Wednesday, October 08, 2008

Longest Record of Conservation in U.S. History?

The Federal Highway Administration reported that travel during July 2008 on all roads and streets in the nation fell by -3.6% compared to July last year. June marks the ninth consecutive month of traffic volume decline compared to the same month in the previous year. Travel YTD through July in 2008 fell by -3.0% compared to 2007.

There was never more than a single monthly decline in traffic volume (vs. the same month a year ago) until 2006, a few examples of two consecutive monthly declines 2006 and early 2007, but never in the history of these data was there ever a period of more than a 2-month consecutive decline until recently, and therefore the 9 consecutive monthly decline (November 2007 through July 2008) in miles driven is a record, and represents the most significant adjustment to driving behavior in recent history.

On a moving 12-month total basis, traffic volume in July fell to a four-year low of 2.944 trillion miles, the lowest level since July of 2004 (see chart above), and this measure has fallen in each of the last nine months.


At 10/09/2008 7:34 AM, Blogger John Thacker said...

but never in the history of these data was there ever a period of more than a 2-month consecutive decline until recently,

Well, there was in the historic data going back to 1970. Nov. 1973 until Oct. 1974 showed a 12 month consecutive decline in VMT. April 1979 through May 1980 showed declines, with a one-month exception in Jan. 1980 (though then Feb. 1980 was low enough that the 12 month rolling average was below that of Dec. 1979 and indeed below that of Sep. 1978.) These were, of course, the two earlier "gas crises," demonstrating that higher prices will cause conservation.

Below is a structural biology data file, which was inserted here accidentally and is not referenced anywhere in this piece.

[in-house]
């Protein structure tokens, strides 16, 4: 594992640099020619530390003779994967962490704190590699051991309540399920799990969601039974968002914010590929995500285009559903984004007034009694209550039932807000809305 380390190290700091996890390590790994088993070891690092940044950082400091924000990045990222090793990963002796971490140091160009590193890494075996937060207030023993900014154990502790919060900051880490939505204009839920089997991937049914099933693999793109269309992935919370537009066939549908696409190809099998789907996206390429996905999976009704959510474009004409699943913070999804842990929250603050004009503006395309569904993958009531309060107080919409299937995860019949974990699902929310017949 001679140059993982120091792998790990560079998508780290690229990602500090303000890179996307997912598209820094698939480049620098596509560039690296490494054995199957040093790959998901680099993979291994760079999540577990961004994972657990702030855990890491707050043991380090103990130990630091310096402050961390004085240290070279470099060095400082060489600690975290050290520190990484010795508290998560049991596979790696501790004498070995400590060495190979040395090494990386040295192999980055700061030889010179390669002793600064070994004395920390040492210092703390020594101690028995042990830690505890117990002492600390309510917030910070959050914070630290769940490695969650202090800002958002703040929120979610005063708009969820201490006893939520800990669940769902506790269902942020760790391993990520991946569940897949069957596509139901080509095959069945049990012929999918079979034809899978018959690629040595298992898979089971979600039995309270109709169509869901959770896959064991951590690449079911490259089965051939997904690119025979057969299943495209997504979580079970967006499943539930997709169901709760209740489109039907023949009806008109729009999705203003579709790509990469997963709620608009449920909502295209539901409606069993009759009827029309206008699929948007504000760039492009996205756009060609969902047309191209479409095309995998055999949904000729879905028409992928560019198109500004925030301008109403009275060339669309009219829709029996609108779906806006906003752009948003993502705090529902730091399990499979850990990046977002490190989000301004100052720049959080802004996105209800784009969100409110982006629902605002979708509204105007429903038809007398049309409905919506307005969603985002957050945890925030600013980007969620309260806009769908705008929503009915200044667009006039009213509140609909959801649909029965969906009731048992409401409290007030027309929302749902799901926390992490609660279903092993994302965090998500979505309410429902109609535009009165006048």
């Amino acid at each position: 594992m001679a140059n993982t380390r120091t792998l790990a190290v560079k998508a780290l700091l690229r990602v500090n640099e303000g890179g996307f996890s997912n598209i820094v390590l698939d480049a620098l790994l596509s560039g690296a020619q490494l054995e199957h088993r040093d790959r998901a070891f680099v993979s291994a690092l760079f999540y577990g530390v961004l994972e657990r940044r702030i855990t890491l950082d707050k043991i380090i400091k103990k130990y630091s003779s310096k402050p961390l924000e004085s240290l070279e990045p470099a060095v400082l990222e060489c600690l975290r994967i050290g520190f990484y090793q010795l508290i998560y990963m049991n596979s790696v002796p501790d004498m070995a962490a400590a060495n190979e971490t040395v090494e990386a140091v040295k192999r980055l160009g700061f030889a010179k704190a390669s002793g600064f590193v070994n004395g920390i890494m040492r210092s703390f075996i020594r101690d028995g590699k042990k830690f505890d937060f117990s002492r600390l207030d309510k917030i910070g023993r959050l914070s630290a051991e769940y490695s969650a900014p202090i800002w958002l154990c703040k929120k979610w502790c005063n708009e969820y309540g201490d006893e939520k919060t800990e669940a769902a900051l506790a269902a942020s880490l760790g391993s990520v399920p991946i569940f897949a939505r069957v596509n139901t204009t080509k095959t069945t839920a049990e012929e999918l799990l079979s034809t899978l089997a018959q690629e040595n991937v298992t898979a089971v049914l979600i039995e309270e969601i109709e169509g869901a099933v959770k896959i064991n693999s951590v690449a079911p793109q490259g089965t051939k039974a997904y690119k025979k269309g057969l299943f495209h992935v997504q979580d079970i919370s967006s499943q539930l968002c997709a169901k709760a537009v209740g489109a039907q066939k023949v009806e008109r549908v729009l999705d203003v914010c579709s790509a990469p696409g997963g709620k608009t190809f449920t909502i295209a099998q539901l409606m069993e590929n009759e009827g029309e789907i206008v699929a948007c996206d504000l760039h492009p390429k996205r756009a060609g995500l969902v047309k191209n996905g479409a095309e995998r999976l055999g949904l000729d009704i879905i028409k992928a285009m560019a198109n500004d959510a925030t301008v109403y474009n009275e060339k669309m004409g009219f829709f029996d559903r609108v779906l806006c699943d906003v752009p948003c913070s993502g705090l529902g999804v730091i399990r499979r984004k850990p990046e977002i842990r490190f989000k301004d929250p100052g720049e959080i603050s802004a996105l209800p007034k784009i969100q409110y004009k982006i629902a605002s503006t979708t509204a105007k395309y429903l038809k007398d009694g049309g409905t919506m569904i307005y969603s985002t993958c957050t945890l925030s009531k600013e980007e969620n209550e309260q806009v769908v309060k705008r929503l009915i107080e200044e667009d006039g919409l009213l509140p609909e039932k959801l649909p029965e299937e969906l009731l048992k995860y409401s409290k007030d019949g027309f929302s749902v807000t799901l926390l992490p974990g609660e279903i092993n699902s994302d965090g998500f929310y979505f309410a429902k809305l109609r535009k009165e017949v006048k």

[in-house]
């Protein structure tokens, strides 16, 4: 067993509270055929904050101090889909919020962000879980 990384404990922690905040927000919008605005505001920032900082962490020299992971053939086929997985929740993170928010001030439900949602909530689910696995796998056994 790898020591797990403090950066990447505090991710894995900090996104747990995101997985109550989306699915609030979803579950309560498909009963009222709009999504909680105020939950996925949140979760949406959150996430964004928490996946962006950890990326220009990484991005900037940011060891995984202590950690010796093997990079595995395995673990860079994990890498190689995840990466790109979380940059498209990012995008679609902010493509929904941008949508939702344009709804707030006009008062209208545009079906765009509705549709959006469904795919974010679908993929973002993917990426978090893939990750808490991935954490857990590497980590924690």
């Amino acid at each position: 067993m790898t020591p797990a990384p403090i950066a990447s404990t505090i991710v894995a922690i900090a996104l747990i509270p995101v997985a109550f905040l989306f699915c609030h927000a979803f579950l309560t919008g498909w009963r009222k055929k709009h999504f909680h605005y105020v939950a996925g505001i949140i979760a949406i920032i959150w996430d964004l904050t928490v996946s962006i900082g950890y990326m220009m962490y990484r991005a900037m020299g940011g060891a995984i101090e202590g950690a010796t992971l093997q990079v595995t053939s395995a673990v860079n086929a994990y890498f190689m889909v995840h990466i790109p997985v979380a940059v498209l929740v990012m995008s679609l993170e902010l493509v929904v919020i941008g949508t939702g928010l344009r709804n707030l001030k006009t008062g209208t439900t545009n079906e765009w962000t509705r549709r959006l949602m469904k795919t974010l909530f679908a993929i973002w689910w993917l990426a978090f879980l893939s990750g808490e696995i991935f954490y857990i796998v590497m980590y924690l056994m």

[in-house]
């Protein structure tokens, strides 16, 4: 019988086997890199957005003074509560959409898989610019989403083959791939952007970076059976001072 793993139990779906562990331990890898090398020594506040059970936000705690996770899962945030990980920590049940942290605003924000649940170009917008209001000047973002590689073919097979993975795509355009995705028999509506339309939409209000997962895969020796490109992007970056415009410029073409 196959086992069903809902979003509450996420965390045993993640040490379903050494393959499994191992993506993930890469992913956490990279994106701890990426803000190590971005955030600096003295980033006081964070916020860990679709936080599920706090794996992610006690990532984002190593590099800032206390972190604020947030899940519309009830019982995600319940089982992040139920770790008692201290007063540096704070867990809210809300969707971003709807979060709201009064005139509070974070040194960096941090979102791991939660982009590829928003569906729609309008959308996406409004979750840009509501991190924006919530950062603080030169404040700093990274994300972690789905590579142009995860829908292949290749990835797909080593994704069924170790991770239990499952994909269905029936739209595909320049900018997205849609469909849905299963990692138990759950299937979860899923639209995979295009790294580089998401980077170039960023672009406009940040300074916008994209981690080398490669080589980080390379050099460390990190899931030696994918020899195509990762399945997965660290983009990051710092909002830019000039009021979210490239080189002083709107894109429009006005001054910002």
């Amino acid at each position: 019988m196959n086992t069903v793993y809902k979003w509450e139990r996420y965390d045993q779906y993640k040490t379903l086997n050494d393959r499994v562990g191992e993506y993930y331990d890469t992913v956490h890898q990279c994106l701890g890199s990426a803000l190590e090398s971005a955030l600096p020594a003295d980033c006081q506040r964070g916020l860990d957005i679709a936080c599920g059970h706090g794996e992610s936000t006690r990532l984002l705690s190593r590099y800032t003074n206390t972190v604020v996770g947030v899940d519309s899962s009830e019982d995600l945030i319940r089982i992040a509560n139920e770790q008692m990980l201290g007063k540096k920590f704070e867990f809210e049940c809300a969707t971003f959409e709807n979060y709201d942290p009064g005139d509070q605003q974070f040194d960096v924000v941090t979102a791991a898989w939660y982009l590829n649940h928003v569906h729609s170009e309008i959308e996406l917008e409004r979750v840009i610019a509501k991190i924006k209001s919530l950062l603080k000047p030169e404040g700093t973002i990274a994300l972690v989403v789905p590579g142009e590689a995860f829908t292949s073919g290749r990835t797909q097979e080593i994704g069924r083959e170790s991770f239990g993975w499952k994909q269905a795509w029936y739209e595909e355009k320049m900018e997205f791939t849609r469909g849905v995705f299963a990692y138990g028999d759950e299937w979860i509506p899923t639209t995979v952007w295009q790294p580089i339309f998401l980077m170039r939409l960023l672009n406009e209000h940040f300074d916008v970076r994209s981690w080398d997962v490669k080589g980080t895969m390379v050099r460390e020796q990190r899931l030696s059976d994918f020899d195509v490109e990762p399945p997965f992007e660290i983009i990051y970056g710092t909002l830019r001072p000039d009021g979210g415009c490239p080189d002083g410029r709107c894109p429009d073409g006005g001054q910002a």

The first trough, in Oct. 1974, marked a return to the VMT of Mar. 1973 and a decline of 2.1% from the peak of Nov. 1973.

The second trough, May 1980, returned to the levels of roughly August 1978, and a decline of 3.2% from the peak of April 1979.

The current trough represents, as you note, a decline to the levels of July 2004, certainly by far the largest decline "back in the past" of any, although in percentage terms represents a 2.1% decline from the peak of November 2007.

This is largely, however, because VMT had been growing slowly for several years (with rising gas prices) before even the recent declines, as is obvious from the graph. The decline is still not as sharp as in the 1979 gas crisis (which perhaps makes it more manageable), but in terms of comparison to the normal trendline, it's still more impressive.

At 10/09/2008 9:04 AM, Blogger Mark J. Perry said...

Thanks to John Thacker for the pointer to the historic data going back to 1970, I'll update my chart and analysis.


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